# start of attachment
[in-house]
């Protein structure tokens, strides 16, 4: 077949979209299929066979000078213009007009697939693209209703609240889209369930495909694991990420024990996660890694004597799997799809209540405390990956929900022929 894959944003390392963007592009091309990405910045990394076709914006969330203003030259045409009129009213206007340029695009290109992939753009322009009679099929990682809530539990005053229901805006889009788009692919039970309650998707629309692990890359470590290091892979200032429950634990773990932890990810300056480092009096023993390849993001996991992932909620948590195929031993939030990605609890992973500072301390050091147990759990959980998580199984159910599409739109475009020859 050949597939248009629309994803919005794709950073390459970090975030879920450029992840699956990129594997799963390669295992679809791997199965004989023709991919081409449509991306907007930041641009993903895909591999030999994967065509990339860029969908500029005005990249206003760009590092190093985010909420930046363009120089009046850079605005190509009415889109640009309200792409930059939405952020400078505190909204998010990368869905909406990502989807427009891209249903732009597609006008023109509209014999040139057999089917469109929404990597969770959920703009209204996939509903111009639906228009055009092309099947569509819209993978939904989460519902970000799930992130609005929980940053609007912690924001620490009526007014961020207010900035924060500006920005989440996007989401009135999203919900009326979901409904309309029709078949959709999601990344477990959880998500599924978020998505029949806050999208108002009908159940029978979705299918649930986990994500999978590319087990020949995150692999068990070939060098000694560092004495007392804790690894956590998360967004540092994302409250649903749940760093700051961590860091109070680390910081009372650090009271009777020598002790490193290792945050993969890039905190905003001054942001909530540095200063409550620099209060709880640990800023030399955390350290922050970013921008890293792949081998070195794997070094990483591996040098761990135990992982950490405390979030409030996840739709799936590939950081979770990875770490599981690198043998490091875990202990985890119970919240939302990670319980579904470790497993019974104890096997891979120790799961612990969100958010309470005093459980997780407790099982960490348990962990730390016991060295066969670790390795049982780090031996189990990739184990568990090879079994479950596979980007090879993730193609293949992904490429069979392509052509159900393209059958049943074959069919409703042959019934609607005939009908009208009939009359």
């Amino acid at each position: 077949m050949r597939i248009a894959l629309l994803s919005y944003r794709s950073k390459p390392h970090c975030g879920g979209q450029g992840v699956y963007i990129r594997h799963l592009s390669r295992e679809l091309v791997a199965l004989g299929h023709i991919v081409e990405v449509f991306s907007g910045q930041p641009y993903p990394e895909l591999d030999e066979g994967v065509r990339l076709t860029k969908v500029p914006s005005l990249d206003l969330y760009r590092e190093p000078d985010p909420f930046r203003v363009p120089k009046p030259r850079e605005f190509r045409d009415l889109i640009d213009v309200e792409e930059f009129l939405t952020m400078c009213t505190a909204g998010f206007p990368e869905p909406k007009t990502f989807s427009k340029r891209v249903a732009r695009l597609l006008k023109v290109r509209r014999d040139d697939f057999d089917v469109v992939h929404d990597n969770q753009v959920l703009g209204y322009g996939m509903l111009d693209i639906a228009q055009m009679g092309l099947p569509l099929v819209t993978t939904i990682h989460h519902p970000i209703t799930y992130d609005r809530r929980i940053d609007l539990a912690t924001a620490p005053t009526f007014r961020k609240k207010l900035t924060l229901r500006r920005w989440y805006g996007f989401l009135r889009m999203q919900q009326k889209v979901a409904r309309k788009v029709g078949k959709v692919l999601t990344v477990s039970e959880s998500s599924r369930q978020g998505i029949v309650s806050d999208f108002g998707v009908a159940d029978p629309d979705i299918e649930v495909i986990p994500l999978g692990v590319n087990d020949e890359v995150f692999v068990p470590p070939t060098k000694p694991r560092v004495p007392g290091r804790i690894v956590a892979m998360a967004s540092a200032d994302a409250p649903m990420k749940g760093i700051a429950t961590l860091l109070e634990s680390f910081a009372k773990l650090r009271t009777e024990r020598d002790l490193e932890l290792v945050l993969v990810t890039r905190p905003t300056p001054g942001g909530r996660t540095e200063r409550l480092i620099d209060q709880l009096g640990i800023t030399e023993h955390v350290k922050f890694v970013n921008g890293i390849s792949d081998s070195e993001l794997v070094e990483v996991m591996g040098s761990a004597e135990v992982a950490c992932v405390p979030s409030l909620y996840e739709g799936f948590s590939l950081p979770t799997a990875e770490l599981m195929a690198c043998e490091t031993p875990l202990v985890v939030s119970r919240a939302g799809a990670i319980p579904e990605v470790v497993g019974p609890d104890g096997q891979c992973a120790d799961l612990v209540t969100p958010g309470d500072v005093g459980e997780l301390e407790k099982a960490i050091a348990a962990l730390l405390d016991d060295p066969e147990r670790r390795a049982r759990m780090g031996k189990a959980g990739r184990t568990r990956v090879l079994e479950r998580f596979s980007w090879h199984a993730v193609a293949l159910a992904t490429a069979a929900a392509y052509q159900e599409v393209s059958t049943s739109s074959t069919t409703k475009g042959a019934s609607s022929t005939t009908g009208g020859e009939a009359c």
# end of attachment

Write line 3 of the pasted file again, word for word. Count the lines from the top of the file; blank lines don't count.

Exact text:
């Amino acid at each position: 077949m050949r597939i248009a894959l629309l994803s919005y944003r794709s950073k390459p390392h970090c975030g879920g979209q450029g992840v699956y963007i990129r594997h799963l592009s390669r295992e679809l091309v791997a199965l004989g299929h023709i991919v081409e990405v449509f991306s907007g910045q930041p641009y993903p990394e895909l591999d030999e066979g994967v065509r990339l076709t860029k969908v500029p914006s005005l990249d206003l969330y760009r590092e190093p000078d985010p909420f930046r203003v363009p120089k009046p030259r850079e605005f190509r045409d009415l889109i640009d213009v309200e792409e930059f009129l939405t952020m400078c009213t505190a909204g998010f206007p990368e869905p909406k007009t990502f989807s427009k340029r891209v249903a732009r695009l597609l006008k023109v290109r509209r014999d040139d697939f057999d089917v469109v992939h929404d990597n969770q753009v959920l703009g209204y322009g996939m509903l111009d693209i639906a228009q055009m009679g092309l099947p569509l099929v819209t993978t939904i990682h989460h519902p970000i209703t799930y992130d609005r809530r929980i940053d609007l539990a912690t924001a620490p005053t009526f007014r961020k609240k207010l900035t924060l229901r500006r920005w989440y805006g996007f989401l009135r889009m999203q919900q009326k889209v979901a409904r309309k788009v029709g078949k959709v692919l999601t990344v477990s039970e959880s998500s599924r369930q978020g998505i029949v309650s806050d999208f108002g998707v009908a159940d029978p629309d979705i299918e649930v495909i986990p994500l999978g692990v590319n087990d020949e890359v995150f692999v068990p470590p070939t060098k000694p694991r560092v004495p007392g290091r804790i690894v956590a892979m998360a967004s540092a200032d994302a409250p649903m990420k749940g760093i700051a429950t961590l860091l109070e634990s680390f910081a009372k773990l650090r009271t009777e024990r020598d002790l490193e932890l290792v945050l993969v990810t890039r905190p905003t300056p001054g942001g909530r996660t540095e200063r409550l480092i620099d209060q709880l009096g640990i800023t030399e023993h955390v350290k922050f890694v970013n921008g890293i390849s792949d081998s070195e993001l794997v070094e990483v996991m591996g040098s761990a004597e135990v992982a950490c992932v405390p979030s409030l909620y996840e739709g799936f948590s590939l950081p979770t799997a990875e770490l599981m195929a690198c043998e490091t031993p875990l202990v985890v939030s119970r919240a939302g799809a990670i319980p579904e990605v470790v497993g019974p609890d104890g096997q891979c992973a120790d799961l612990v209540t969100p958010g309470d500072v005093g459980e997780l301390e407790k099982a960490i050091a348990a962990l730390l405390d016991d060295p066969e147990r670790r390795a049982r759990m780090g031996k189990a959980g990739r184990t568990r990956v090879l079994e479950r998580f596979s980007w090879h199984a993730v193609a293949l159910a992904t490429a069979a929900a392509y052509q159900e599409v393209s059958t049943s739109s074959t069919t409703k475009g042959a019934s609607s022929t005939t009908g009208g020859e009939a009359c």